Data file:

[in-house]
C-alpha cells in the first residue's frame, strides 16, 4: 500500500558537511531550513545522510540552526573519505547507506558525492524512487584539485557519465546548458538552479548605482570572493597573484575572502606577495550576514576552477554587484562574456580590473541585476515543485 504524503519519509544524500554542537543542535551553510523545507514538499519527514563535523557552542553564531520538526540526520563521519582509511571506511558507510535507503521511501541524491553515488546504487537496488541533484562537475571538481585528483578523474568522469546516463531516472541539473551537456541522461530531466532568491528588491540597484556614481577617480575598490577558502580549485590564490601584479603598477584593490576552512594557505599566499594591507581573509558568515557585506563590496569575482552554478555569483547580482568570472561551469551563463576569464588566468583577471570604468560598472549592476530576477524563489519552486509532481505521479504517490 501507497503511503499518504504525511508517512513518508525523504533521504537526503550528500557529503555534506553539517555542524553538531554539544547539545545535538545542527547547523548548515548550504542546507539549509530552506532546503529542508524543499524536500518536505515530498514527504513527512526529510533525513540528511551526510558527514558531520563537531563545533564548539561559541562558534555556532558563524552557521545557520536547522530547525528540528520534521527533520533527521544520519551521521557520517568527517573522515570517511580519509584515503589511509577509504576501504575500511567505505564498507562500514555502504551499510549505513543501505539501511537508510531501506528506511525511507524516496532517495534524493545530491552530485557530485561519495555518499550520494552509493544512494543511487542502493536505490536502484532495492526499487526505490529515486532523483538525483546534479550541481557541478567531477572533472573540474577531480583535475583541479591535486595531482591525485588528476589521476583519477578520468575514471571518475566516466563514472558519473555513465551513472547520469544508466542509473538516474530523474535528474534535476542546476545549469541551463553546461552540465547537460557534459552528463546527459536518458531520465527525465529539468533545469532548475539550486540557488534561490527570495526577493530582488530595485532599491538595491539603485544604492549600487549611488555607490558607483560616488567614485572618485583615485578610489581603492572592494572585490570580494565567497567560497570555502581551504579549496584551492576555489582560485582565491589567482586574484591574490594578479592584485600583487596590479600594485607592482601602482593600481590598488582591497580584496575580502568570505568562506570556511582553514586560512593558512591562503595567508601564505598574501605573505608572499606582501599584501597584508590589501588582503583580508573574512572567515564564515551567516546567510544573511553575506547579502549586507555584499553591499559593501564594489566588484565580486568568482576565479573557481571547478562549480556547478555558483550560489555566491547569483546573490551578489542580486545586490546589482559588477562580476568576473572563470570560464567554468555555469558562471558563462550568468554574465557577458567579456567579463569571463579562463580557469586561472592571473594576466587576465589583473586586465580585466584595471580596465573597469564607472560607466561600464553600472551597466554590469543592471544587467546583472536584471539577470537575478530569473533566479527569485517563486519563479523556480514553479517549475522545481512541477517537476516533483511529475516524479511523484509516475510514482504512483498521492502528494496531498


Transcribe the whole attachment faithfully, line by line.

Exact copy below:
[in-house]
C-alpha cells in the first residue's frame, strides 16, 4: 500500500558537511531550513545522510540552526573519505547507506558525492524512487584539485557519465546548458538552479548605482570572493597573484575572502606577495550576514576552477554587484562574456580590473541585476515543485 504524503519519509544524500554542537543542535551553510523545507514538499519527514563535523557552542553564531520538526540526520563521519582509511571506511558507510535507503521511501541524491553515488546504487537496488541533484562537475571538481585528483578523474568522469546516463531516472541539473551537456541522461530531466532568491528588491540597484556614481577617480575598490577558502580549485590564490601584479603598477584593490576552512594557505599566499594591507581573509558568515557585506563590496569575482552554478555569483547580482568570472561551469551563463576569464588566468583577471570604468560598472549592476530576477524563489519552486509532481505521479504517490 501507497503511503499518504504525511508517512513518508525523504533521504537526503550528500557529503555534506553539517555542524553538531554539544547539545545535538545542527547547523548548515548550504542546507539549509530552506532546503529542508524543499524536500518536505515530498514527504513527512526529510533525513540528511551526510558527514558531520563537531563545533564548539561559541562558534555556532558563524552557521545557520536547522530547525528540528520534521527533520533527521544520519551521521557520517568527517573522515570517511580519509584515503589511509577509504576501504575500511567505505564498507562500514555502504551499510549505513543501505539501511537508510531501506528506511525511507524516496532517495534524493545530491552530485557530485561519495555518499550520494552509493544512494543511487542502493536505490536502484532495492526499487526505490529515486532523483538525483546534479550541481557541478567531477572533472573540474577531480583535475583541479591535486595531482591525485588528476589521476583519477578520468575514471571518475566516466563514472558519473555513465551513472547520469544508466542509473538516474530523474535528474534535476542546476545549469541551463553546461552540465547537460557534459552528463546527459536518458531520465527525465529539468533545469532548475539550486540557488534561490527570495526577493530582488530595485532599491538595491539603485544604492549600487549611488555607490558607483560616488567614485572618485583615485578610489581603492572592494572585490570580494565567497567560497570555502581551504579549496584551492576555489582560485582565491589567482586574484591574490594578479592584485600583487596590479600594485607592482601602482593600481590598488582591497580584496575580502568570505568562506570556511582553514586560512593558512591562503595567508601564505598574501605573505608572499606582501599584501597584508590589501588582503583580508573574512572567515564564515551567516546567510544573511553575506547579502549586507555584499553591499559593501564594489566588484565580486568568482576565479573557481571547478562549480556547478555558483550560489555566491547569483546573490551578489542580486545586490546589482559588477562580476568576473572563470570560464567554468555555469558562471558563462550568468554574465557577458567579456567579463569571463579562463580557469586561472592571473594576466587576465589583473586586465580585466584595471580596465573597469564607472560607466561600464553600472551597466554590469543592471544587467546583472536584471539577470537575478530569473533566479527569485517563486519563479523556480514553479517549475522545481512541477517537476516533483511529475516524479511523484509516475510514482504512483498521492502528494496531498